In 1929, Cap Sauers, general superintendent of the Forest Preserves of Cook County, warned in a report that “constant and incessant demand is made upon the Board of Forest Preserve Commissioners for uses of the preserves contrary to the intent of the law and which, if permitted, would eventually destroy their real significance.” 

On Aug. 11, the Riverside-Brookfield Landmark ran an article and editorial regarding a request by Riverside-Brookfield High School to develop a parking lot and ball field on land owned by the Forest Preserves of Cook County.

This is just the sort of issue that Cap Sauers referred to nearly 100 years ago. Recently, the Conservation & Policy Council of the Forest Preserves of Cook County revisited the challenge that perennially faces the Forest Preserves. 

After months of research and analysis, we adopted a position paper on land acquisition and disposition. The council’s position is clear: “[T]he disposition of Forest Preserves land by sale or other conveyance should be completely halted through a moratorium, until principles are agreed upon that make land disposition possible solely in rare and extreme instances. The functional disposition of land through the approval or tolerance of inappropriate land uses on Forest Preserves land should be forbidden, with robust efforts undertaken to reverse this practice.”

In addition to noting the benefits of open land in a natural state and calling for increasing the amount of land conserved in Cook County, the paper notes that the Forest Preserves must stop the subtraction of acres by sale or trade to other owners or by encroachment or misuse of Forest Preserves property.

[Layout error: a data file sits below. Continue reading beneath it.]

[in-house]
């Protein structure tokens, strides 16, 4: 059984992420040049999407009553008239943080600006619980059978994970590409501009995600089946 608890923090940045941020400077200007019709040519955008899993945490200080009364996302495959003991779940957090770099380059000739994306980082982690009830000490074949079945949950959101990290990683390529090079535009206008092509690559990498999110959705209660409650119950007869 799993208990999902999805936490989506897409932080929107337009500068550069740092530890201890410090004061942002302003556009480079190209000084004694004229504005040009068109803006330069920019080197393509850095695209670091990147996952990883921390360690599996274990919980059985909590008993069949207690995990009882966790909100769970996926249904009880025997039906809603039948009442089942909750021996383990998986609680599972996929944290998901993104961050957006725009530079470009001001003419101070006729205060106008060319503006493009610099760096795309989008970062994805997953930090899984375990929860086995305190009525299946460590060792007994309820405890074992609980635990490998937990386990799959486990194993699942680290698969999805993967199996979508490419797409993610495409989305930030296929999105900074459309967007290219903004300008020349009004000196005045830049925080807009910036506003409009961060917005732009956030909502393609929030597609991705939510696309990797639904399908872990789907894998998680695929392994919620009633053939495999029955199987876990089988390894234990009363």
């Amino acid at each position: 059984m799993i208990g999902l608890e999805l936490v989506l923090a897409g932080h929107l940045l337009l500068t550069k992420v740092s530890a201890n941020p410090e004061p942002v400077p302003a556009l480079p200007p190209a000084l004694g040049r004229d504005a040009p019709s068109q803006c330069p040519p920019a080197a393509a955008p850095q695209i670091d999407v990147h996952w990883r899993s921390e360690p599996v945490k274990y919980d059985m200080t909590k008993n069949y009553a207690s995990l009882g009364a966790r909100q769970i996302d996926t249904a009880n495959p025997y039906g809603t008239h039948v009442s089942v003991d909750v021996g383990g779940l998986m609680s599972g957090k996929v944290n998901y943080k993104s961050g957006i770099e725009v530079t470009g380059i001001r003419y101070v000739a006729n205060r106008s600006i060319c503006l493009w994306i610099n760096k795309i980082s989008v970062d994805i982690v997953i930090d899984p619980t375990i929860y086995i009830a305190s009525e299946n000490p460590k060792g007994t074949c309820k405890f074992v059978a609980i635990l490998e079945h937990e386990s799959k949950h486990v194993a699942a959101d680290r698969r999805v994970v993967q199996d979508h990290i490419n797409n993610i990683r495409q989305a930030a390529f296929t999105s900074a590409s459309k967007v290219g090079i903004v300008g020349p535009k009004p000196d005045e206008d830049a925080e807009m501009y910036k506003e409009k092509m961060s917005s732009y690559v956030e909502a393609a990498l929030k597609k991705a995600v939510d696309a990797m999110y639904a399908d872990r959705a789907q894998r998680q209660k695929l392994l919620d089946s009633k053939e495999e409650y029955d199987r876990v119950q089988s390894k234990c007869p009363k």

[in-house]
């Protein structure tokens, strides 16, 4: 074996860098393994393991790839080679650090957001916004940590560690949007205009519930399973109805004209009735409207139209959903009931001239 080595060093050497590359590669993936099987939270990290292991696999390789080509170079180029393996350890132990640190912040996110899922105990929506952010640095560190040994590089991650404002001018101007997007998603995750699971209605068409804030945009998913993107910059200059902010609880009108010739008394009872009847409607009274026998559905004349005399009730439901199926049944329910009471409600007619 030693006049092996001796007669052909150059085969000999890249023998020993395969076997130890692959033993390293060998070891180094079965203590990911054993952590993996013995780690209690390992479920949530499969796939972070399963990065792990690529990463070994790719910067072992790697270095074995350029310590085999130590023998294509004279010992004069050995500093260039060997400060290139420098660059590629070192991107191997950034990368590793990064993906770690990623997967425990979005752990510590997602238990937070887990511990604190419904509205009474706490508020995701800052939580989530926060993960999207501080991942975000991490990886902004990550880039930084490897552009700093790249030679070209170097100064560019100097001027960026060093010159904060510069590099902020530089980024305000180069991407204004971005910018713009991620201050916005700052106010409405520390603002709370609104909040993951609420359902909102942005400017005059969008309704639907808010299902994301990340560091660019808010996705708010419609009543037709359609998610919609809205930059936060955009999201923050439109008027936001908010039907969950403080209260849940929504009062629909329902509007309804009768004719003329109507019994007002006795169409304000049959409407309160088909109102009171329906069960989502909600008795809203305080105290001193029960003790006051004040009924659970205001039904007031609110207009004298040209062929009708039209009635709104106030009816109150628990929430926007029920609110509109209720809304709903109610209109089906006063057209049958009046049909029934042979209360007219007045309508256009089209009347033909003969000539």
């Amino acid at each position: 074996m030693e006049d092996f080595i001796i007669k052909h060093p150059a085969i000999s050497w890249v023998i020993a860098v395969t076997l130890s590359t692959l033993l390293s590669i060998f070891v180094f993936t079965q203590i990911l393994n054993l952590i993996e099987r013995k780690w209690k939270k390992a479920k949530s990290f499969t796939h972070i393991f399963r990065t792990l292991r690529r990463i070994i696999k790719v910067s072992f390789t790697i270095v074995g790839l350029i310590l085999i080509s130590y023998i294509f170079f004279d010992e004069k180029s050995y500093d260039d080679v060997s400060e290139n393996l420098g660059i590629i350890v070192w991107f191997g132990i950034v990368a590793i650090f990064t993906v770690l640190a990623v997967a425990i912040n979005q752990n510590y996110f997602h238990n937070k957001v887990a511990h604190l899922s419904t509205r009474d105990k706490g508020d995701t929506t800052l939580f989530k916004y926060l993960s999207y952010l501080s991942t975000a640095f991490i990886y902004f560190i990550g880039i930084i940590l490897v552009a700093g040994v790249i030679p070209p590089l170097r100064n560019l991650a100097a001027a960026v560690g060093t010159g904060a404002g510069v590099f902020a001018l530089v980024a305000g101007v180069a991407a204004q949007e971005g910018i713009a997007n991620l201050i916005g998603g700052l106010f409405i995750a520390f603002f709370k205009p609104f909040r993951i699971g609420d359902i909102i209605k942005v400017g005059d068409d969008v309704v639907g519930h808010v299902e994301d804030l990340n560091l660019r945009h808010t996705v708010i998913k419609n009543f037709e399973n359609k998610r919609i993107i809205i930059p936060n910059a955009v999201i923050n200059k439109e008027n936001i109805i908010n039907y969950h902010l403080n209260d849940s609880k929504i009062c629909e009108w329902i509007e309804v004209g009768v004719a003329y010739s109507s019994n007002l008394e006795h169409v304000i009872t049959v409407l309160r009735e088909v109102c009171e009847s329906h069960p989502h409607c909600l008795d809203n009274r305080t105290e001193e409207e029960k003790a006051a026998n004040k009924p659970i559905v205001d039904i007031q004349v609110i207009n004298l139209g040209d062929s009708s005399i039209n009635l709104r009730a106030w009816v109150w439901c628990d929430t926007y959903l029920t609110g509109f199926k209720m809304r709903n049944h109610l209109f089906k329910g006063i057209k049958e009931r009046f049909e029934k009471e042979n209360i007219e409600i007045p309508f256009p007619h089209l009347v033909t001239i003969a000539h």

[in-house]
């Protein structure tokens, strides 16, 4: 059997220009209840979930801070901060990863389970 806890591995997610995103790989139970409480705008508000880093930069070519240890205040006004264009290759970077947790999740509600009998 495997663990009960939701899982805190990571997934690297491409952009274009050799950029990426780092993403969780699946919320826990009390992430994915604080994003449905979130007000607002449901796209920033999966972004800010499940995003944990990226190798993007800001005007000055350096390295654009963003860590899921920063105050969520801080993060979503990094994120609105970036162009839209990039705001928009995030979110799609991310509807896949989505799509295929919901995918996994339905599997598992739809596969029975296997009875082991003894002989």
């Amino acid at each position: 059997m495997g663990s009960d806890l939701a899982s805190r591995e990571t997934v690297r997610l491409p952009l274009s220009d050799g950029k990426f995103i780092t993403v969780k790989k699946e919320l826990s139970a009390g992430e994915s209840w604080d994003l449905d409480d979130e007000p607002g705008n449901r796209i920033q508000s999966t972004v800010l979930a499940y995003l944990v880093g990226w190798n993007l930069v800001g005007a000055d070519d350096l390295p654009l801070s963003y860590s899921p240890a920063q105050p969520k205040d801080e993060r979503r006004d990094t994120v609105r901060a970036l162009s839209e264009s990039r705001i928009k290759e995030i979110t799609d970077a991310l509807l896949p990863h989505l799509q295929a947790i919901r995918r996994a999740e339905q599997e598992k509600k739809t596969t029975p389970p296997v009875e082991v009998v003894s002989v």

The ongoing pandemic has made even more clear that the public needs and values nature and access to it. People of all ages, neighborhoods, and backgrounds find solace, freedom to move, and joy in the forest preserves that the public owns and pays for. 

While we acknowledge the need for ball parks and parking spaces, they are not the business of the Forest Preserves. Nature is. 

In the third-largest metropolis in the United States, Cook County residents are blessed with forest preserves that include a great diversity of natural habitats native to northern Illinois. 

We aim to maintain the vision of civic leaders when they first established the system. Giving up land bit by bit would betray a great public trust, and incrementally diminish this extraordinary public asset. 

Wendy Paulson, chair

Conservation & Policy Council Forest Preserves of Cook County 

Laurel Ross, chair

Land Acquisition and Disposition Committee

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